A Manchester war veteran who spent four months living in a trench and came agonisingly close to losing his life while fighting in Korea will have the chance to share his story thanks to a new lottery-funded project.
Brian Hough, from Ardwick, was a National Serviceman who fought with the King’s Regiment after being called up at the age of 18.
However, the 81-year-old revealed he ‘volunteered’ to go to war after the government introduced a rule which meant soldiers had to be 19 years of age and have six months training under their belt.
“They were going to leave some of us behind in Hong Kong,” he told MM.
“But being young and foolish, we kicked up a fuss and said we wanted to go. My mother would have killed me had she known that I’d volunteered.”
The war veteran will have his memories captured on film as part of Legasee Educational Trust’s project, Korea – the Forgotten War.
This was made possible thanks to a £60,600 donation by the Heritage Lottery Fund (HLF) and will cast a local perspective on the 65th anniversary of the war, with national commemorations set to honour the 63,000 British troops who joined the Allied forces in Korea between June 1950 and July 1953.
The Korean War has a particularly strong legacy in the North West with the region having the largest number of surviving veterans, with 200 members in The Greater Manchester British Korean Veterans Association (BKVA).
The veteran spent 13 months of national service in Korea, where the United Nations including the USA and UK fought with China and the Soviet Union for the southern area of the country.
He explained how infantory regiments dictated him to only serve one winter due to temperatures of minus 40 degrees and the poor living conditions he had to contend with in his time there.
SMILING THROUGH: Brian Hough and pals pose for a photograph in the trenches
“We spent four full months without a break living in the trenches between September 1952 and January 1953,” he said.
“Holes were dug into the side of hills and you lived in them when you weren’t in the trench.
“When it rained, everything was flooded and during winter we were frozen like peas in the freezer.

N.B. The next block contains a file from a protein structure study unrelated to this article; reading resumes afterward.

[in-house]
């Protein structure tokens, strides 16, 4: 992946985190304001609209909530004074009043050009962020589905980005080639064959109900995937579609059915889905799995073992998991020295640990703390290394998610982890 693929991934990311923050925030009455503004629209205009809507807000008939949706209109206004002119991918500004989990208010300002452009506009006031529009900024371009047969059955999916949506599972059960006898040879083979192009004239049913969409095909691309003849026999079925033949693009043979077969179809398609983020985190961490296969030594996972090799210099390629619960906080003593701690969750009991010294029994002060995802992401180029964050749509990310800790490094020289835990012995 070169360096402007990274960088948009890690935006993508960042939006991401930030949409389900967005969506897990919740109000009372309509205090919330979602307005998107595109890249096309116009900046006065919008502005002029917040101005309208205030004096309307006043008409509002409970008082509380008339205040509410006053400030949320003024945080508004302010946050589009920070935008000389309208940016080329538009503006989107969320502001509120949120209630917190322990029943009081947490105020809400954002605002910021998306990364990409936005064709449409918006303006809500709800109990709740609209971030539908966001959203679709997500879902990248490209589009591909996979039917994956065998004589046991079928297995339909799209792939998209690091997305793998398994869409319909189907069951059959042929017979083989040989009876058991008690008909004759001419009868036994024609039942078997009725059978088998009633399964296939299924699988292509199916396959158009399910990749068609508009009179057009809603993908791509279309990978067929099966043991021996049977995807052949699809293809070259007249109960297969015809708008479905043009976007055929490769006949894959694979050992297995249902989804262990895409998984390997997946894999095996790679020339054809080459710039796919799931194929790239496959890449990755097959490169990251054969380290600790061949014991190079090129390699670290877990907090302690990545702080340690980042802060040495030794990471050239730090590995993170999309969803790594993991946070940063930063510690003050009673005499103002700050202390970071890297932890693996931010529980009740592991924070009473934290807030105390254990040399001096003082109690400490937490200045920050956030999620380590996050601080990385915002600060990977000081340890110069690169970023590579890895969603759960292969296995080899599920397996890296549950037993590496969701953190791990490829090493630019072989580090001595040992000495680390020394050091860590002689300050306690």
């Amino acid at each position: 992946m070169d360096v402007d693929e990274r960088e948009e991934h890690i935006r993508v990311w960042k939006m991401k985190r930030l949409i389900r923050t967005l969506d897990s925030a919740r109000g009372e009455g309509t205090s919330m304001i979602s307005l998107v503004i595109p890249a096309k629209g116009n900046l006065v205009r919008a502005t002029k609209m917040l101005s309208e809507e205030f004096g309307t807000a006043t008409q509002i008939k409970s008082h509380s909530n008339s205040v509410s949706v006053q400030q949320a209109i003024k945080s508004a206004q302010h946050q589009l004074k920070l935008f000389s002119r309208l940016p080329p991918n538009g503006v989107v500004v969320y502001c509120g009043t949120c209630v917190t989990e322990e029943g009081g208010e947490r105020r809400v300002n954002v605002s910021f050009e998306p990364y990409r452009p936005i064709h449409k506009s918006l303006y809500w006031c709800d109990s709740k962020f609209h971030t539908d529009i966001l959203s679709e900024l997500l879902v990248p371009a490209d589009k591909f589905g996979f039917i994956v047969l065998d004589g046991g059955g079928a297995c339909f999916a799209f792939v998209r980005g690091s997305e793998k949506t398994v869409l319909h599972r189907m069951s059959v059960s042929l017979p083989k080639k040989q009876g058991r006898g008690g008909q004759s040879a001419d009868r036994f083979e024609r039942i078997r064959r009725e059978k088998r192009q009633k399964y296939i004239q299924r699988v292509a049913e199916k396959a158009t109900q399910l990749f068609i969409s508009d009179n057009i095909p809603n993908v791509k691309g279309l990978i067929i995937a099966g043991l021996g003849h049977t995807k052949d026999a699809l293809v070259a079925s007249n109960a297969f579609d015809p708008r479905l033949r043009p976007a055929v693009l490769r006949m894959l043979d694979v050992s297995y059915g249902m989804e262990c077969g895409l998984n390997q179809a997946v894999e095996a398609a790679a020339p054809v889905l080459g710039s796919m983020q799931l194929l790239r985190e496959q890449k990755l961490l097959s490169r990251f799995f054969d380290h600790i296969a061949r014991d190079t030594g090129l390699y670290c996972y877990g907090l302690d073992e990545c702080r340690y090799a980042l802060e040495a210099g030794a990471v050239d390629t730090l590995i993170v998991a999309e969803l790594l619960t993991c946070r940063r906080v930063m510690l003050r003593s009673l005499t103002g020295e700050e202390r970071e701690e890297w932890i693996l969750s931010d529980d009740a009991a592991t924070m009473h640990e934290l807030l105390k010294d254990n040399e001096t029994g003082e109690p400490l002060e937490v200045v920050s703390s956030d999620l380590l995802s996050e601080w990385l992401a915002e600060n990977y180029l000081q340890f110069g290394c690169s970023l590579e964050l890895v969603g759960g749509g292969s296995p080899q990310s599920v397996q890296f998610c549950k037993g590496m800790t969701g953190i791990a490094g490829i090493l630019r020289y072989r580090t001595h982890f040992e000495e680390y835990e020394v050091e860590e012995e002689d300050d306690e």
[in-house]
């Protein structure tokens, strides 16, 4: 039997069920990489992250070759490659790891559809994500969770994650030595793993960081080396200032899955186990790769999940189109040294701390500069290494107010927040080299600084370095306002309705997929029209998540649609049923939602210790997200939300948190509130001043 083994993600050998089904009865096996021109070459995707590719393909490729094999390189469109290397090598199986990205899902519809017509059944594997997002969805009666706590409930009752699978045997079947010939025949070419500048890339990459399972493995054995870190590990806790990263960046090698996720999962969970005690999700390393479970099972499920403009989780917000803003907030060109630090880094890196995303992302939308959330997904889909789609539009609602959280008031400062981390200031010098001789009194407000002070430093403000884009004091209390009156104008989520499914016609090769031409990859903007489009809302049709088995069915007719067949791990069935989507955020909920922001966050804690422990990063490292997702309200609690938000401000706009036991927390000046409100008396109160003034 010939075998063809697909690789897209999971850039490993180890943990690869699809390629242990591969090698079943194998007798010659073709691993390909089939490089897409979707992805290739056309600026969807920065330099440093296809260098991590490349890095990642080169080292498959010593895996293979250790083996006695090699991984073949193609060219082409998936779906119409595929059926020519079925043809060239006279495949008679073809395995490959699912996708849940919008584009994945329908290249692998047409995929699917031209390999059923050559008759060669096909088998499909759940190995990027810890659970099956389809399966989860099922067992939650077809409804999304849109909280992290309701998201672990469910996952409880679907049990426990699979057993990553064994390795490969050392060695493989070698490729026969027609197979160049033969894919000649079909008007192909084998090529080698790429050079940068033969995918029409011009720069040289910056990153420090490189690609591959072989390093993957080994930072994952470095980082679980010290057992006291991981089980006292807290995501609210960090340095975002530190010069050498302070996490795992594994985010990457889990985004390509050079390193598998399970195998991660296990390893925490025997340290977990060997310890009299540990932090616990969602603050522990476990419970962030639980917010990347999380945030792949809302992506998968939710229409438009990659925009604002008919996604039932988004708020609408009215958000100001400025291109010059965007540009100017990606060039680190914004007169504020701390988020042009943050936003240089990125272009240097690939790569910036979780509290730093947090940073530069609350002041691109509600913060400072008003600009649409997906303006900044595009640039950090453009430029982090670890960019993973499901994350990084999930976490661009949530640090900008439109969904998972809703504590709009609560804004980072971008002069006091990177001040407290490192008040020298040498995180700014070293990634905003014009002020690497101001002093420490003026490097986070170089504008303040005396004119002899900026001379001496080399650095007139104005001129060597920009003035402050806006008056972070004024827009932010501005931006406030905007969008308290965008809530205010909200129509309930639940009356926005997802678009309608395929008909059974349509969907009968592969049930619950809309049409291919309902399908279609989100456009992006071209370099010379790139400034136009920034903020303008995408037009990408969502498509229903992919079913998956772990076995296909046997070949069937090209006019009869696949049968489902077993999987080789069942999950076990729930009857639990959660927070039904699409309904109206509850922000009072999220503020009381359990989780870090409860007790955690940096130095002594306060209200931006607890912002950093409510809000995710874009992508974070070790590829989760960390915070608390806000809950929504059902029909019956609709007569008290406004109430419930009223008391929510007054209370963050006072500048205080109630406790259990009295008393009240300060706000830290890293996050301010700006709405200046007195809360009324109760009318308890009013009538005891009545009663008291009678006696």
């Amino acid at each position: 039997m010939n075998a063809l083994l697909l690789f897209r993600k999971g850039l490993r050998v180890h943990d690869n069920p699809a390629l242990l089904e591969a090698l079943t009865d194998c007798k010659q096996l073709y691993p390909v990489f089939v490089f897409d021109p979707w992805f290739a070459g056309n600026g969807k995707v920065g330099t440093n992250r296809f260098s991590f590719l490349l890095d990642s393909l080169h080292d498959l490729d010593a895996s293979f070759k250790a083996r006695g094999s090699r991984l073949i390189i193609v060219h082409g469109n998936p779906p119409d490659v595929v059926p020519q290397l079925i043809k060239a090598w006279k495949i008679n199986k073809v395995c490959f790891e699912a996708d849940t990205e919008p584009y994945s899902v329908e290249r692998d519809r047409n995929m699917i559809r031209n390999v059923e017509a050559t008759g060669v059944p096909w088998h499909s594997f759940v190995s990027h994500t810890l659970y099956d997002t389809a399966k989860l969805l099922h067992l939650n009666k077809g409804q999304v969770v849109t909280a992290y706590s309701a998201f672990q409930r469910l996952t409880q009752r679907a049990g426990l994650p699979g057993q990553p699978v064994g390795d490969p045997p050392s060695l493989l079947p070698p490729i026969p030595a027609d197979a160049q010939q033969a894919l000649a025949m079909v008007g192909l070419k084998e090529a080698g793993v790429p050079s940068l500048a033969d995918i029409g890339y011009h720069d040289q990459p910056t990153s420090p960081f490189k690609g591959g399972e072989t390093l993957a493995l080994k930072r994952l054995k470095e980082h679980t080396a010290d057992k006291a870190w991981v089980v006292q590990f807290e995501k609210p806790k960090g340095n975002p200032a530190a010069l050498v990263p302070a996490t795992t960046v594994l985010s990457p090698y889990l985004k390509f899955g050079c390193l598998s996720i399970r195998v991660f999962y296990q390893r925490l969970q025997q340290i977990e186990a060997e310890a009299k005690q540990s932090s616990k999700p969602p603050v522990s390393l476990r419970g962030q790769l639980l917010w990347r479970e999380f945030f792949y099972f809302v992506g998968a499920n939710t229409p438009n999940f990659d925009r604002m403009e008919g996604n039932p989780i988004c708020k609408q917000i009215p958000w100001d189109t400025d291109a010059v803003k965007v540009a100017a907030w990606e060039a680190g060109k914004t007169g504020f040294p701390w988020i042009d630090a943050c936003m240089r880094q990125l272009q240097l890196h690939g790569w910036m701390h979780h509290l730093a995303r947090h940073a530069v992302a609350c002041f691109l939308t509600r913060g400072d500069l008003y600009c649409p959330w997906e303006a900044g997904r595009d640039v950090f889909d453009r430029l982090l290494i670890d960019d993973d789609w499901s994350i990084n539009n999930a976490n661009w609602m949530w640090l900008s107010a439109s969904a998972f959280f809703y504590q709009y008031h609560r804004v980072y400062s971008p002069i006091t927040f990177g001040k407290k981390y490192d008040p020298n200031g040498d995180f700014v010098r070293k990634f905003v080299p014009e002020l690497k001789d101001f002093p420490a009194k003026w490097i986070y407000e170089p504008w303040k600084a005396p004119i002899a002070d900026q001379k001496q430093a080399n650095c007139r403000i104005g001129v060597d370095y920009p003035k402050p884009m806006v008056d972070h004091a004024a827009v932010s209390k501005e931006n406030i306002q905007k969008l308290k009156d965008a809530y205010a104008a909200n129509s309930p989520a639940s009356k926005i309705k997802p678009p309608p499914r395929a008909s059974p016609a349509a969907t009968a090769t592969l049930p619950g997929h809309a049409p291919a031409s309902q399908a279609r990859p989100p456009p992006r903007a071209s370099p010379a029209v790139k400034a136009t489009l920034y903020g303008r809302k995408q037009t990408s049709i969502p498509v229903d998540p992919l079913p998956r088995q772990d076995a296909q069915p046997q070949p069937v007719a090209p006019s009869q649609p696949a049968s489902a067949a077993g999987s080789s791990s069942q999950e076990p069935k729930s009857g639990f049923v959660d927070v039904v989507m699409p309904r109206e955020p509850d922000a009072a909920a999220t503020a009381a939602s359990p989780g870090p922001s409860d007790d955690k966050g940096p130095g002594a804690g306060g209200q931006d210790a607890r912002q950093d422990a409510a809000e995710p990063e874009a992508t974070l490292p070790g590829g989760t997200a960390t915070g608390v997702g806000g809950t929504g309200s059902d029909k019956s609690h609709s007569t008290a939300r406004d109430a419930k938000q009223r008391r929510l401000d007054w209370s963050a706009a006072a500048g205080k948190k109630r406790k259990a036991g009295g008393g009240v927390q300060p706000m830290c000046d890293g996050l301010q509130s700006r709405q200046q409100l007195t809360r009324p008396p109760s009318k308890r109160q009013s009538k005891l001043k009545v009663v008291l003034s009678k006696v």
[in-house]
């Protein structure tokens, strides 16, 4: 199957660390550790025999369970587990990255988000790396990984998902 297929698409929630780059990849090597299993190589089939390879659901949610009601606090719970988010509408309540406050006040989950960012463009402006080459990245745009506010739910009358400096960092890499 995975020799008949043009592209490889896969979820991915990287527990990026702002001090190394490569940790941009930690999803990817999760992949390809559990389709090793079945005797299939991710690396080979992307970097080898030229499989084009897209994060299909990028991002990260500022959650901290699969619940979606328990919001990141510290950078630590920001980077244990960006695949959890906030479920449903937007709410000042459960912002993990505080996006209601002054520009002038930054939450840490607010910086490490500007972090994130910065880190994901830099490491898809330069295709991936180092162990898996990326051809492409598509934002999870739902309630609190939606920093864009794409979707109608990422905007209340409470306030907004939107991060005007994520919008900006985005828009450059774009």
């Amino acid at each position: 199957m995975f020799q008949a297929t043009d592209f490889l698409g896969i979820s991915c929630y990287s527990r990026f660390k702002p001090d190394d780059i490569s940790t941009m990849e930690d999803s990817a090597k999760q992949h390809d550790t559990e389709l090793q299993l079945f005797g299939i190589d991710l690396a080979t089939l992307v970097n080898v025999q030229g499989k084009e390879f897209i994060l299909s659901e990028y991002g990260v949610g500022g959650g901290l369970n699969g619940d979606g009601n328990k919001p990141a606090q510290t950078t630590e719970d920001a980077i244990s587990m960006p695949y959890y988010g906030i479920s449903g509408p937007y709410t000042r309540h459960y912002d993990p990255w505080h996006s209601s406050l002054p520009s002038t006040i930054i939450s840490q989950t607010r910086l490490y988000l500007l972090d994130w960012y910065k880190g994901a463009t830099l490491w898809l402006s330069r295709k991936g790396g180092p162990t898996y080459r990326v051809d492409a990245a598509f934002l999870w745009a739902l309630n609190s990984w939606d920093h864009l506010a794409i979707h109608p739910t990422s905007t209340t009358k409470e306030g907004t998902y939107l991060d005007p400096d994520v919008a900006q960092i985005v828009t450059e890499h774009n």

“It was also overrun with rats. The conditions were like France in World War I, I’m not exaggerating.”
Towards the end of the war, the infamous Battle of the Hook took place near Kaesong in North Korea.
It was the bloodiest conflict of the war with approximately 1050 Chinese deaths and Brian explained that it was the closest he came to losing his life.
“We’d been shelled for over a week by the Chinese and on the final day it was horrendous – you cannot imagine the noise and the shell fire,” he said.
“It’s claimed that in the week leading up to the assault 500 shells a day were falling on the King and Duke of Wellington’s positions and on the last afternoon before they attacked in the evening, there were 1000 shells per hour.
“We were pretty close to death quite a lot of the time.”
Despite the bombardment from opposition forces, the veteran revealed that he never truly believed he would be killed.
“Being a bit young and gung-ho, we thought we were invincible,” he said.
“We didn’t think we were going to get hit.
“We were scared but didn’t show it. You may as well have packed up if you thought you were going to get killed.”
He holds notable memories of the ceasefire that occurred on July 27 1953 that signalled the end of the war and explained it was a massive relief.
“We were in the front-line when the ceasefire was called – that was a long, long day,” he said.
LOCAL STRUGGLE: Korean families were left devastated by the war
“We knew that peace talks had been going on for months and months but we got news on the early morning and at 10pm in the evening.
“We stood up in the trenches and we were 300 yards from the Chinese positions and we were waving to each other.
“The following day some of our troops went out into no mans land and shook hands with some of the Chinese.”
Brian felt that the film project would help engage youngsters in modern history.
The Korean war is often overlooked, even though Great Britain had more men killed in the three-year battle than in the Iraq, Afghanistan and Falklands wars put together.
“This project will be a wonderful testimony not only for today’s students of modern history, but also for future students, to see and hear first-hand accounts of the first war in the history of the world to be fought under the banner of the United Nations,” he said.
“I was reluctant to go on camera 2-3 years ago but it’s living history and it was the first war to be fought under the banner of the UN where 22 countries came to the aid of one small country for the sake of democracy.”
The Legasee Trust are also calling for more veterans from Manchester and beyond to come forward with their stories.
To get in touch, click here.